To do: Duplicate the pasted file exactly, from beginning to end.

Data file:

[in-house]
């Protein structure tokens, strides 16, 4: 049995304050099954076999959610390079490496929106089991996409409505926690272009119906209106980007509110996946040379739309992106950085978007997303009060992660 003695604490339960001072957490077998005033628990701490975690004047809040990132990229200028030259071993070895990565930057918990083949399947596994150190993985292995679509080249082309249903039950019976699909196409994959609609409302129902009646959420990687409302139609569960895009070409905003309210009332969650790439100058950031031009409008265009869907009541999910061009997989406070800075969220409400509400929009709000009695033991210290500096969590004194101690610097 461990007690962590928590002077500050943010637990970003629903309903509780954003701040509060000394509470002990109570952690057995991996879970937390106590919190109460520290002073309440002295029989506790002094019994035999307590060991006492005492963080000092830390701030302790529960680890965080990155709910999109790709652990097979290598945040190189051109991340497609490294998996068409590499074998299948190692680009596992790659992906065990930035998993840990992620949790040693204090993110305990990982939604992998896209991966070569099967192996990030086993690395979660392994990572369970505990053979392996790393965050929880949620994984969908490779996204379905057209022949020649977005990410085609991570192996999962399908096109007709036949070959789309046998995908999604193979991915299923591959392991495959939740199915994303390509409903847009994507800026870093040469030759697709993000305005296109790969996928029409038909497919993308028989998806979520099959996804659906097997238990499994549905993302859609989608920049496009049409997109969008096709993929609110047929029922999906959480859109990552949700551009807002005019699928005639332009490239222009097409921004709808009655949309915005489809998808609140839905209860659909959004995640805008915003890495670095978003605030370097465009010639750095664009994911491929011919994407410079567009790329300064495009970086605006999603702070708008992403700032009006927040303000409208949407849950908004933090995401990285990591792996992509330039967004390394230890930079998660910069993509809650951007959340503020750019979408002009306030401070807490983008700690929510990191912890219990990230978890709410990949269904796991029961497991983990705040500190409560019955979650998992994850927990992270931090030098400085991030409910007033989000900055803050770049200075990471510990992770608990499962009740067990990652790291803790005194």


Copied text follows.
[in-house]
């Protein structure tokens, strides 16, 4: 049995304050099954076999959610390079490496929106089991996409409505926690272009119906209106980007509110996946040379739309992106950085978007997303009060992660 003695604490339960001072957490077998005033628990701490975690004047809040990132990229200028030259071993070895990565930057918990083949399947596994150190993985292995679509080249082309249903039950019976699909196409994959609609409302129902009646959420990687409302139609569960895009070409905003309210009332969650790439100058950031031009409008265009869907009541999910061009997989406070800075969220409400509400929009709000009695033991210290500096969590004194101690610097 461990007690962590928590002077500050943010637990970003629903309903509780954003701040509060000394509470002990109570952690057995991996879970937390106590919190109460520290002073309440002295029989506790002094019994035999307590060991006492005492963080000092830390701030302790529960680890965080990155709910999109790709652990097979290598945040190189051109991340497609490294998996068409590499074998299948190692680009596992790659992906065990930035998993840990992620949790040693204090993110305990990982939604992998896209991966070569099967192996990030086993690395979660392994990572369970505990053979392996790393965050929880949620994984969908490779996204379905057209022949020649977005990410085609991570192996999962399908096109007709036949070959789309046998995908999604193979991915299923591959392991495959939740199915994303390509409903847009994507800026870093040469030759697709993000305005296109790969996928029409038909497919993308028989998806979520099959996804659906097997238990499994549905993302859609989608920049496009049409997109969008096709993929609110047929029922999906959480859109990552949700551009807002005019699928005639332009490239222009097409921004709808009655949309915005489809998808609140839905209860659909959004995640805008915003890495670095978003605030370097465009010639750095664009994911491929011919994407410079567009790329300064495009970086605006999603702070708008992403700032009006927040303000409208949407849950908004933090995401990285990591792996992509330039967004390394230890930079998660910069993509809650951007959340503020750019979408002009306030401070807490983008700690929510990191912890219990990230978890709410990949269904796991029961497991983990705040500190409560019955979650998992994850927990992270931090030098400085991030409910007033989000900055803050770049200075990471510990992770608990499962009740067990990652790291803790005194």